lien holders from reserving collection rights following short sales or, alternatively, from conditioning short sale approval from additional seller contributions.  Of course, as with all previous program changes, the proof will be in the pudding.  Stay tuned….

HAFA: Hope or another hoax?

Like many professionals in the distressed property arena, I was genuinely excited with the federal government’s roll out last year of the HAFA short sale program.  Since the real estate meltdown began in 2007, those of us advising potential short sale candidates experienced growing frustration with the interminable delays of most lenders in processing “traditional” short sale requests.  Too often, those delays translated into lost
buyers, understandably unwilling to “hang in there” indefinitely while overwhelmed lenders dithered.

The HAFA program’s structure seemed clearly directed at this core program.  By putting the lender approval process at the front of end of the short sale process, sellers and their agents would be able to market properties as “pre-approved,” thus creating transparency and predictability for interested buyers.  And in fact, initial experience with the program seemed to warrant guarded optimism that we were finally on the road to smoother processing of the growing number of short sale transactions.  More recent experience raises serious questions whether that optimism was misplaced.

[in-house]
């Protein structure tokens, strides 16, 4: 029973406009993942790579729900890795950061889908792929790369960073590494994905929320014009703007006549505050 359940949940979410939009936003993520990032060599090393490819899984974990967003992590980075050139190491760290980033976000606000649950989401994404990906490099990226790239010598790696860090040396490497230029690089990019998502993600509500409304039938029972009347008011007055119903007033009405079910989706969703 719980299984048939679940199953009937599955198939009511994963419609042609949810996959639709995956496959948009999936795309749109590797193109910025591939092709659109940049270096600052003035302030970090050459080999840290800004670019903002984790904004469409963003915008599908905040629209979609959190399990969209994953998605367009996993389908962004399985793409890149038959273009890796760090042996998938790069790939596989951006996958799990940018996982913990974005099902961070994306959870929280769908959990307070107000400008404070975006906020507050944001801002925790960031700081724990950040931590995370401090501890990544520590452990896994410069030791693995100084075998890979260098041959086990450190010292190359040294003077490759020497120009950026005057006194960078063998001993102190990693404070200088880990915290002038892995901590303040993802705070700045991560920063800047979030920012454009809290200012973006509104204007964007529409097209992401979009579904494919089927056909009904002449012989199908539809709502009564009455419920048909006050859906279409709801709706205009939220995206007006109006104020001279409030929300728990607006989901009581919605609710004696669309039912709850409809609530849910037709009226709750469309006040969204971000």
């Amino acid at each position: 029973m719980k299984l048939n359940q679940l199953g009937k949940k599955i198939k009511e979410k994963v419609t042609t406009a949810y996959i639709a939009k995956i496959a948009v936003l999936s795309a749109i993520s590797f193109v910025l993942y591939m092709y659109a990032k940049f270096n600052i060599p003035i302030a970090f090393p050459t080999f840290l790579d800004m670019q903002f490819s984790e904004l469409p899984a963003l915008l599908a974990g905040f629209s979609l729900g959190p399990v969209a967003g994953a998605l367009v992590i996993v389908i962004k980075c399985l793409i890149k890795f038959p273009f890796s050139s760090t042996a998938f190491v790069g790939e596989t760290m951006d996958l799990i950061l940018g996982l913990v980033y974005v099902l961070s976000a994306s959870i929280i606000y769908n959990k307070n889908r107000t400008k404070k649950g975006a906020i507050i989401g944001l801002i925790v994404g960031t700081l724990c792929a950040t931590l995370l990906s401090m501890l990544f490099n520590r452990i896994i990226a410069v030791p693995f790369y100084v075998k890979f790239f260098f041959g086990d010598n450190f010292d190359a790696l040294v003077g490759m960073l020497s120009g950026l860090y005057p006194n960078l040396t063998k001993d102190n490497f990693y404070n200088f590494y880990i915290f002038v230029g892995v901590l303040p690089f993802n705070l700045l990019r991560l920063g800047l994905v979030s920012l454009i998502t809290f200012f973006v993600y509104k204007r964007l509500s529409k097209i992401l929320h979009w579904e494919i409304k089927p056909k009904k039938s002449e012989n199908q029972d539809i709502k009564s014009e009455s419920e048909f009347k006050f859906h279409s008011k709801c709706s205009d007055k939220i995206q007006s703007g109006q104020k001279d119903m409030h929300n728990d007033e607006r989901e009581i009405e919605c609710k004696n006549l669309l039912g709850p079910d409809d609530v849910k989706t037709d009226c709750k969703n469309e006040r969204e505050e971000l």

On one hand, the Department of Treasury’s internal statistics through April 2011 purport to show that roughly 46% of HAFA Agreements started resulted in closed transactions.  My own experience belies this rosy picture.  We know that currently roughly 70,000 HAFA transactions are in some stage of processing. What these numbers and the DOT’s statistics don’t reflect is the number of HAFA applicants whose applications have been rejected for reasons wholly unrelated to their program eligibility.

Several of my clients have been told by lender representatives that the lender does not participate in HAFA, even though the lender is listed on the DOT’s approval lender list.  Other clients have been summarily dismissed from HAFA following submission of required paperwork because program time deadlines were not met, even though the failure to meet those deadlines resulted from the lender’s own processing delays.  Yet other lenders have outsourced HAFA processing to incompetent third party processors.  The horror stories abound.

My concern is that, like the once ballyhooed and now roundly reviled HAMP program, lenders lack the qualified bandwidth to effectively process qualified HAFA applications.  And with the frequent and multiple revisions to program eligibility guidelines, it’s not surprising many lenders simply don’t know if an applicant is qualified.  The trend seems to be to simply reject the applicant, hope they don’t push back, and instead opt for HAFA’s far less beneficial deed-in-lieu program or simply walk away.  Ultimately, and once again, it is the distressed homeowner who gets the shaft.